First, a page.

The Context for Postsecondary Education in Ontario Today

Let there be no doubt: Ontario’s postsecondary education system is critical for the province’s long-term prosperity and civic vitality. There are 900,000 postsecondary students enrolled in Ontario’s public universities and colleges alone — the equivalent of seven percent of the province’s total population. Fulltime enrollments grew by over 20 percent at both universities and colleges between 2010 to 2020, among the highest provincial rates in the country.3

Postsecondary education is a significant sector in the Ontario economy, with a large workforce and around $23 billion in annual revenues, primarily via grants and investments from governments, and tuition and fees paid by learners.4 Postsecondary institutions are the province’s primary vehicle for delivering adult education and training at scale. They are regional hubs of advanced research and skills development, driving economic growth across sectors and within Ontario’s regions and communities. Evidence suggests that postsecondary education also fosters important civic habits including voting, volunteering, and donating to nonprofit causes, which contribute to social cohesion.5 In short, universities and colleges are a large, and sometimes underappreciated, economic and social asset to the province.

At the same time, Ontario’s universities and colleges face daunting, generational challenges beyond just ensuring healthy balance sheets. These include:

  • Reconciling the increasingly competitive higher education marketplace, from private colleges and new university entrants in Ontario, to global digital providers like Coursera and the emergence of educational programs and credentials from global brands like Google and IBM.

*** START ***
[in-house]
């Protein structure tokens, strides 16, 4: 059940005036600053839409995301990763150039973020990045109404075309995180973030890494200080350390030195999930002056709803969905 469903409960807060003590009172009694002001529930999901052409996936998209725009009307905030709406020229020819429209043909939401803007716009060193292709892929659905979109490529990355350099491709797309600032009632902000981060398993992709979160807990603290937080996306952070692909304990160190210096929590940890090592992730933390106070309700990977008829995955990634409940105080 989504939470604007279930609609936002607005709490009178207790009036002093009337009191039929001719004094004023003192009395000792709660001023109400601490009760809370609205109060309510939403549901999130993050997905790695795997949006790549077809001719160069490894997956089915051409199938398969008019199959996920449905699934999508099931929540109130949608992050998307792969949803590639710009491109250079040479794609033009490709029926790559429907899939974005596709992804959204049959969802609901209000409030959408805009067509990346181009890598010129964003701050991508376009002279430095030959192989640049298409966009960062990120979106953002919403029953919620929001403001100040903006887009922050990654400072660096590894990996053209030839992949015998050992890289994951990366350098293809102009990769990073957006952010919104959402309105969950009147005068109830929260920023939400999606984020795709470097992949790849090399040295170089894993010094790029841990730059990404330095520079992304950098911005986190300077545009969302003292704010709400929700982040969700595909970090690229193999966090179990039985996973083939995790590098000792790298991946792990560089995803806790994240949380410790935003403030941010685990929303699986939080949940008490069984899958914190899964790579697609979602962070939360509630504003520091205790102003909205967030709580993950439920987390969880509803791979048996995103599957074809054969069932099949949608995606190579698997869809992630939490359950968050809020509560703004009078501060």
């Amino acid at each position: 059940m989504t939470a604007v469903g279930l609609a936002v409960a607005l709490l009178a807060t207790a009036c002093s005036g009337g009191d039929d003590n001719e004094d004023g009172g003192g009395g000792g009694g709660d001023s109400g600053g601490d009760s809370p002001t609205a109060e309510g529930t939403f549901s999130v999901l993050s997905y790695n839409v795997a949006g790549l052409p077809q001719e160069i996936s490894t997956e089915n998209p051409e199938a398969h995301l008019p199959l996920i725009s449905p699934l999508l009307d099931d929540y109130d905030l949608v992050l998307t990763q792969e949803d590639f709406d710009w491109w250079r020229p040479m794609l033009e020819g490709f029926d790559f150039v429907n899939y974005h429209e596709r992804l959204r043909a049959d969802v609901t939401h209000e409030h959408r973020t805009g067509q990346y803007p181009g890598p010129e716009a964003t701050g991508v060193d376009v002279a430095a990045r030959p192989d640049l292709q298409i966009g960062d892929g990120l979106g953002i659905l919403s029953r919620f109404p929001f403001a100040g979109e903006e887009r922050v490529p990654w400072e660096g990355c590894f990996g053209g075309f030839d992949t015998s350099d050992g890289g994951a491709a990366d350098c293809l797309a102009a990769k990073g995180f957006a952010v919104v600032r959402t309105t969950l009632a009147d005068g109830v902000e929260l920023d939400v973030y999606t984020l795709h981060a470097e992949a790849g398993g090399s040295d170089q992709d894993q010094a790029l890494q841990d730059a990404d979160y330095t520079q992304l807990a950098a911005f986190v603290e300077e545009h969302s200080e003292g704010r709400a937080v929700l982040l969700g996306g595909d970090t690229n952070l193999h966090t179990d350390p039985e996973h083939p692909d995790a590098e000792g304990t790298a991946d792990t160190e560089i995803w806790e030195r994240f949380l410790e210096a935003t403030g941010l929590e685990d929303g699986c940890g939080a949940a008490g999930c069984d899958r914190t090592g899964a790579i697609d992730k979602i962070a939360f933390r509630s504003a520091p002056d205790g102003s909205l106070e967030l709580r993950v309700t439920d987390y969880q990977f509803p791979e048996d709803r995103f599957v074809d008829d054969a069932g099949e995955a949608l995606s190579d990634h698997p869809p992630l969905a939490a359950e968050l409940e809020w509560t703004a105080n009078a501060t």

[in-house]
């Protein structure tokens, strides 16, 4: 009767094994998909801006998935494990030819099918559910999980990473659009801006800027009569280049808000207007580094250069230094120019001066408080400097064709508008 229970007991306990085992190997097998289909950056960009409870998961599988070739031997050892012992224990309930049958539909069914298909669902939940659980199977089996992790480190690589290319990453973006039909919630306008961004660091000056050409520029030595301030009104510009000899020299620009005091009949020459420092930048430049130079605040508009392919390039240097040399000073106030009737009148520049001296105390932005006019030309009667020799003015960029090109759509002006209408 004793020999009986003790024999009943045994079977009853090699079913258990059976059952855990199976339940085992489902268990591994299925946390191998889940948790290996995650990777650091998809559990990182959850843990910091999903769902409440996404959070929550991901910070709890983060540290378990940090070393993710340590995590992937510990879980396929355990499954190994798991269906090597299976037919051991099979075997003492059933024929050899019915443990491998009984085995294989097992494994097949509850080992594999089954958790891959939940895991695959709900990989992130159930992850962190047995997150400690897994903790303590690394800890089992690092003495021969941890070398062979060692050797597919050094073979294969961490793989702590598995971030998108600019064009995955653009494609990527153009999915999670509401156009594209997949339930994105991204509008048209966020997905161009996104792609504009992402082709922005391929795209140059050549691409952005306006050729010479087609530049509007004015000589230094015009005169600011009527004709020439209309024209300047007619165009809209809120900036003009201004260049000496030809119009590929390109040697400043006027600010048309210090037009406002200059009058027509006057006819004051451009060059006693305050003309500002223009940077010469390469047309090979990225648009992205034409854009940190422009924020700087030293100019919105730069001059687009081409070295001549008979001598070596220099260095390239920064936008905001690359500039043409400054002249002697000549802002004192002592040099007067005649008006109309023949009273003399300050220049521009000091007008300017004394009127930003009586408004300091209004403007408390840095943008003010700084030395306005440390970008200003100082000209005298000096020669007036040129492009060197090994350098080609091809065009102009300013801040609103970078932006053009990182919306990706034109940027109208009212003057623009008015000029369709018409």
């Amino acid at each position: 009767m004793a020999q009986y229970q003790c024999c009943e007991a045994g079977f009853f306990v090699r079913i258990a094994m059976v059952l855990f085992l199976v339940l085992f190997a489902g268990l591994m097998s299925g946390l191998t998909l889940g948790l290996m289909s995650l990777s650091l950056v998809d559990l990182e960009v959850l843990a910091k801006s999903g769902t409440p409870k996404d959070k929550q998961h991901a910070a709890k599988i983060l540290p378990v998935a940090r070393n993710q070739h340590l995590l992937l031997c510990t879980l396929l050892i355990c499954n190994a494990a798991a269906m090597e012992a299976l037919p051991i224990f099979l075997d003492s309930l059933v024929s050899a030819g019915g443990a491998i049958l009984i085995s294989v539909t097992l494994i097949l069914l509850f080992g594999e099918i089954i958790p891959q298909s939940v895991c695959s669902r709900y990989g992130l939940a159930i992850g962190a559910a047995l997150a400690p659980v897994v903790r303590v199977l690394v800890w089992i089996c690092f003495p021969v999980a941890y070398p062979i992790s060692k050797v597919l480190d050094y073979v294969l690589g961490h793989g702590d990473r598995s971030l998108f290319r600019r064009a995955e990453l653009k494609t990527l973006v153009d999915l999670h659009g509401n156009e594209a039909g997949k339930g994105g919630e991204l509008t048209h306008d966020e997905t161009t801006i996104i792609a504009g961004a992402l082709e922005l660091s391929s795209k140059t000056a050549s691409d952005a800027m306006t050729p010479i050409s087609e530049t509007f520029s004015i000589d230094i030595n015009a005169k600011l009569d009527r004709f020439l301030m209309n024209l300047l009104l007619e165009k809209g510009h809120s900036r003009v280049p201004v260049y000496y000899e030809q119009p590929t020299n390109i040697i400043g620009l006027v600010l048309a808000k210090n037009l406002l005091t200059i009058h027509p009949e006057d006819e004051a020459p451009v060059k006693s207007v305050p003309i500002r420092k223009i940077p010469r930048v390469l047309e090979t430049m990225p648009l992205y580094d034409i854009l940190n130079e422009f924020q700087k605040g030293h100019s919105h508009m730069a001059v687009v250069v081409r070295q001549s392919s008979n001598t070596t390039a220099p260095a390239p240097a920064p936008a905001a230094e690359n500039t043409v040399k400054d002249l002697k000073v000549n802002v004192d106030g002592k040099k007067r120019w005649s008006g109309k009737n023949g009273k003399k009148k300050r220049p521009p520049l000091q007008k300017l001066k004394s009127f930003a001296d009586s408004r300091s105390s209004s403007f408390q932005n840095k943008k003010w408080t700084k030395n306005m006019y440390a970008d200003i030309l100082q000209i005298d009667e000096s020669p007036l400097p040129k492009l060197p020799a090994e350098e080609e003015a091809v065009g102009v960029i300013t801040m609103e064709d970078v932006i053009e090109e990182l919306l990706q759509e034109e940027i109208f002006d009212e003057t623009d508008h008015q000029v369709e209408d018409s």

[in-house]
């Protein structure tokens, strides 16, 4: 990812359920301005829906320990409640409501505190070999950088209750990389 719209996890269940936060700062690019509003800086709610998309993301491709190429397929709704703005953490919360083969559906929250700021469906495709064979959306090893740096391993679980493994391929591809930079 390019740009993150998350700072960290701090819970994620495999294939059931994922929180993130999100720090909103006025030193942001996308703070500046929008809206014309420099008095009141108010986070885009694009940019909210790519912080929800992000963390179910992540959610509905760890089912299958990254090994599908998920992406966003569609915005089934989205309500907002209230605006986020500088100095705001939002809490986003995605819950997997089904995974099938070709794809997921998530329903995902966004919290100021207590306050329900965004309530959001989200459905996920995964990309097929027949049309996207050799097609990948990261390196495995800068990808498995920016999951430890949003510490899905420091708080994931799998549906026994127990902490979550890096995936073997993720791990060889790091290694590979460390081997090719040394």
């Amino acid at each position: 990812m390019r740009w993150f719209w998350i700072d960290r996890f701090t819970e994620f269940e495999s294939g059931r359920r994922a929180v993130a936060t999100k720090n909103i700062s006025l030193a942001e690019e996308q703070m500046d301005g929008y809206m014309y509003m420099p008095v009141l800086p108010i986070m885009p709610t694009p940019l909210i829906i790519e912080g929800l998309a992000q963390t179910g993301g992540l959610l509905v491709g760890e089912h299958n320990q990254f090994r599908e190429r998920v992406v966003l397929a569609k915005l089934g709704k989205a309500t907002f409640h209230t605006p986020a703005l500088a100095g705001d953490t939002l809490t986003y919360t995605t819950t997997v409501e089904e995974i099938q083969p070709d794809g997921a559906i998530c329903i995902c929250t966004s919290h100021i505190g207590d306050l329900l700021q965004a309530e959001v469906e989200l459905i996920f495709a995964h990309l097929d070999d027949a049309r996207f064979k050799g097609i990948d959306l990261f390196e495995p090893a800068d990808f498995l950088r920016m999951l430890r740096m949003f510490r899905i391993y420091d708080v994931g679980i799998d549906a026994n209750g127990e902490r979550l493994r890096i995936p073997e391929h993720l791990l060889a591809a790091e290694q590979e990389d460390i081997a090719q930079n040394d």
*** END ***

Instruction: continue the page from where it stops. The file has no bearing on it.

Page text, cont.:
• Confronting the opportunities and risks of a rapidly digitizing society, most recently with the mass pandemic shift to online learning, and the foundational disruption of generative AI to traditional instructional models.
  • Facing increasing pressures to meet the shifting skills development demands of the economy and labour market, amidst persistent calls from employers for more responsiveness to fill “skills gaps.”
  • Demonstrating clear outcomes and return on investment for learners, citizens and policymakers, with growing calls for postsecondary accountability, quality assurance and pay-for-performance.
  • Managing an emerging crisis around runaway growth of international students, spurred to a significant extent by provincial policy that has constrained operating grant and domestic tuition revenues; and
  • Adapting to the changing profiles and expectations of today’s learners - and growing undercurrents of public disaffection with higher education, as fierce debates about free speech and political bias roil campuses south of the border.

Unpacking each of these, and their interactions, would require a much more extensive treatment. In this short paper, our aim is to stimulate debate about the future of higher education in Ontario by presenting three alternative priorities for policymakers and system leaders.

To read the full report, click here.


Ministry of Colleges and Universities. Ensuring Financial Sustainability for Ontario’s Postsecondary Sector. Ontario: Ministry of Colleges and Universities, 2023.


The Panel noted that Ontario’s nine Indigenous Institutes, with unique governance and funding arrangements, were not included within their Terms of Reference, but did devote some attention to them as well.


Usher, Alex. The State of Postsecondary Education in Canada. Toronto: Higher Education Strategy Associates, 2022.


Usher, Alex, and Tiffany MacLennan. “Ontario in a Nutshell.” Higher Education Strategy Associates. May 30, 2022.


Doyle, William R., and Benjamin Skinner. “Does Postsecondary Education Result in Civic Benefits?.” The Journal of Higher Education 88, no. 122 (2017): 1-31. doi:10.1080/00221546.2017.1291258.